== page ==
Collaboration between fishermen, conservationists, scientists and regulators in Lyme Bay has achieved a “win-win” model for fishing and conservation.
2020 marked ten years since the Lyme Bay marine protected area was designated, a journey that is captured in The Road to Recovery film and in this short video:
Over a decade of research has shown a measurable revival of marine habitats, rare species and many fish stocks, all resulting in benefits for the fishermen involved in the project. The Lyme Bay model continues to provide a gold standard for the management of marine protected areas, delivering benefits to marine life and the communities that depend on it.
Lyme Bay, on the south coast of England, is a marine biodiversity hotspot, containing important reef habitats that support a number of rare and threatened marine species. In 2008, 60 nautical square miles of the bay were closed to bottom towed fishing to protect the reefs and their rare corals and sea fans. The closure was implemented to allow benthic habitats to recover from damage sustained from fishing with mobile gear and the area was increased to 90 nautical square miles in 2010. However, the removal of mobile gear resulted in a large increase in the use of static gears (pots and nets) which led to some fish stocks being overfished and impaired the ability for habitats to recover.
To manage the changes that came with this designation, the Lyme Bay Fisheries and Conservation Reserve Working Group was set up by Blue Marine Foundation (BLUE) in 2011 and was formally established as a Consultative Committee in 2013. This Committee set out to achieve the establishment of a multiple use marine protected area where fishing is sustainable and well-managed, important habitats and features are protected and the fishing communities receive benefits from fishing responsibly.
Currently, nearly 40 boats in the Reserve operate under a memorandum of understanding and adhere to a voluntary code of conduct which complements the regional Inshore Fisheries and Conservation Authorities (IFCA) statutory regulation of the fishery. Fishermen restrict pots and nets to agreed levels in the interests of the environment and in line with conservation objectives.
Fish handling facilities have been provided within each port, which includes chiller rooms and ice making equipment. These have been installed to improve the quality, shelf-life and value of the landed catches for the fishermen. To promote and market the sustainable, premium quality, seafood caught by fishermen BLUE created the ‘Reserve Seafood’ brand. All of this goes a long way towards the long-term sustainable future of Lyme Bay for both fish and fishermen.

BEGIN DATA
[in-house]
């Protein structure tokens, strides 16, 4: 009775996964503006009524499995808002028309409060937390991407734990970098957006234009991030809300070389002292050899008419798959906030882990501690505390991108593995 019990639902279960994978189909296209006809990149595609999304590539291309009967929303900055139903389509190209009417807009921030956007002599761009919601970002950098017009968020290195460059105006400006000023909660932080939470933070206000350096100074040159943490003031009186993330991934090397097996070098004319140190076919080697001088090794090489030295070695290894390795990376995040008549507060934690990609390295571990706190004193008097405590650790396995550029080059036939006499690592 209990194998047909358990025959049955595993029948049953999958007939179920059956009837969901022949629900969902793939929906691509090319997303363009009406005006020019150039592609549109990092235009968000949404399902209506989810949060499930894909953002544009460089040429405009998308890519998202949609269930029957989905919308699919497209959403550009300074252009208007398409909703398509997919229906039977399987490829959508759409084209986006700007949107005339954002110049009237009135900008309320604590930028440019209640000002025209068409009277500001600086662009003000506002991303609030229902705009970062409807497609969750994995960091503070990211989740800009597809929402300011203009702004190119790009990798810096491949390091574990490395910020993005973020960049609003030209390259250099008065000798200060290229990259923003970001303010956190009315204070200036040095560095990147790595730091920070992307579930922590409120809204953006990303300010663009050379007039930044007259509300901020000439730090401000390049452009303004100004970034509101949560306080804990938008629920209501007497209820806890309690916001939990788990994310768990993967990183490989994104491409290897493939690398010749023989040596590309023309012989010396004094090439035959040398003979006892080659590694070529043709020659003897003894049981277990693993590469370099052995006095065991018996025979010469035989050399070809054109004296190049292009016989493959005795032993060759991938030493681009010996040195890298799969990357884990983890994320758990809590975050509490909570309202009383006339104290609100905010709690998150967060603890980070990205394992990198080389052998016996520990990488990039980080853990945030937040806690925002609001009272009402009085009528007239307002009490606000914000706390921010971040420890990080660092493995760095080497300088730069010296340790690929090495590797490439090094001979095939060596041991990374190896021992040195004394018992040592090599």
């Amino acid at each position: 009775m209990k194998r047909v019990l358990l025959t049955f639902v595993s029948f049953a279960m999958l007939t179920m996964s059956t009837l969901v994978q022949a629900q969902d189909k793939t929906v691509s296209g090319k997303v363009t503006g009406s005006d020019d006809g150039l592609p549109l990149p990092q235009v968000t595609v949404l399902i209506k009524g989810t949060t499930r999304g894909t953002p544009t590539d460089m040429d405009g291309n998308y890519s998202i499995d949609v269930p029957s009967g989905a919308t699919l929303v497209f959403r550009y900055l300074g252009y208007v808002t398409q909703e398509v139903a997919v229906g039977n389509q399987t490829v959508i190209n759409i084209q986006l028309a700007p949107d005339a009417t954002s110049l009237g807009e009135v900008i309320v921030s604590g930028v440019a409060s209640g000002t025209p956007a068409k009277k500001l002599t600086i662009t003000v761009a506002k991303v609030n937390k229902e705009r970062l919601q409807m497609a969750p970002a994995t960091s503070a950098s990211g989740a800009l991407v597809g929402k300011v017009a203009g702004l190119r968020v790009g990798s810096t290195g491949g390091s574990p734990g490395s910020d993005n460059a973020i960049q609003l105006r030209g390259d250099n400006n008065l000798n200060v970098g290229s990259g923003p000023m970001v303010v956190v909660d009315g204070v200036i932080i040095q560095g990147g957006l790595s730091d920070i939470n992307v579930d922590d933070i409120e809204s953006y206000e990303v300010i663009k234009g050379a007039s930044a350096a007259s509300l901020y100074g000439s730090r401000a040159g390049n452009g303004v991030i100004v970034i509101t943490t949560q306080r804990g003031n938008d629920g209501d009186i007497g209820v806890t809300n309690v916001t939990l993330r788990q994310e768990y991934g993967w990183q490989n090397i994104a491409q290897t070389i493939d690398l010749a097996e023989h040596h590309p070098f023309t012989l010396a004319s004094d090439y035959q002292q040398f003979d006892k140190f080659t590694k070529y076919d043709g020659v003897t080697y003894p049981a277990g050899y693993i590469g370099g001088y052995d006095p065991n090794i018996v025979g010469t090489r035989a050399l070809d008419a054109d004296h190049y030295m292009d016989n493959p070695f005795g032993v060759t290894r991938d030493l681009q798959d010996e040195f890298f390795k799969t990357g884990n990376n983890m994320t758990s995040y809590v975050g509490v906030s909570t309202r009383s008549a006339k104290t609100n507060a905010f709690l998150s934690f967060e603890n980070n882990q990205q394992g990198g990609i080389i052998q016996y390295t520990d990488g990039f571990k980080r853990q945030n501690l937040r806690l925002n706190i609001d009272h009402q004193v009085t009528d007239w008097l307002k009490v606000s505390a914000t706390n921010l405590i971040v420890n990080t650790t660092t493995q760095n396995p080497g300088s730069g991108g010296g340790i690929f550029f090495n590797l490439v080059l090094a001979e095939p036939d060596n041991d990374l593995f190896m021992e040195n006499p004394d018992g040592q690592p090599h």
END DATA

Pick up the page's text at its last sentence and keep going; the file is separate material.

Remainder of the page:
Monitoring studies have been conducted in the area since 2008 by the University of Plymouth in partnership with the fishermen and regional Inshore Fisheries and Conservation Authorities (IFCAs) and these are showing that reefs and fish stocks are recovering.
Over a decade of research has shown a measurable revival of the reefs, rare species and commercial fish stocks within the Lyme Bay Reserve. Between 2008 and 2013 there had been a four-fold increase in the diversity of reef species, a doubling of scallop landings, a quadrupling of juvenile lobsters and the abundance of protected pink sea fan had increased seven-fold.
When the area was hit by extreme storms in 2014 the recovering community was severely damaged, but research by the University of Plymouth shows how the reefs are bouncing back far quicker than previous recovery rates following initial protection of the area indicating how the MPA has increased the resilience of the reef ecosystem.
The evidence gathered on the ecological health of the Reserve has proved invaluable to both regulators and fishers and helped make more informed management decisions. Equally, robust fishing data helps fishers to argue their corner when there is disagreement about management measures. The overall result is better decision-making, buy-in from fishers and local stakeholders and an established forum for discussion and debate.
The model has stimulated huge interest from other fisheries around the UK as well as further afield, placing it at the forefront of delivering a best-practice approach. Southern IFCA (SIFCA) have said that the Reserve is the UK flagship for MPAs and its success both for the environment and for fishing communities gives optimism for other MPA projects around the UK and abroad. BLUE is confident that the Reserve is a template for sustainable fishing in the UK’s inshore waters, not only in the protected areas, but in other areas that choose to adopt a similar approach.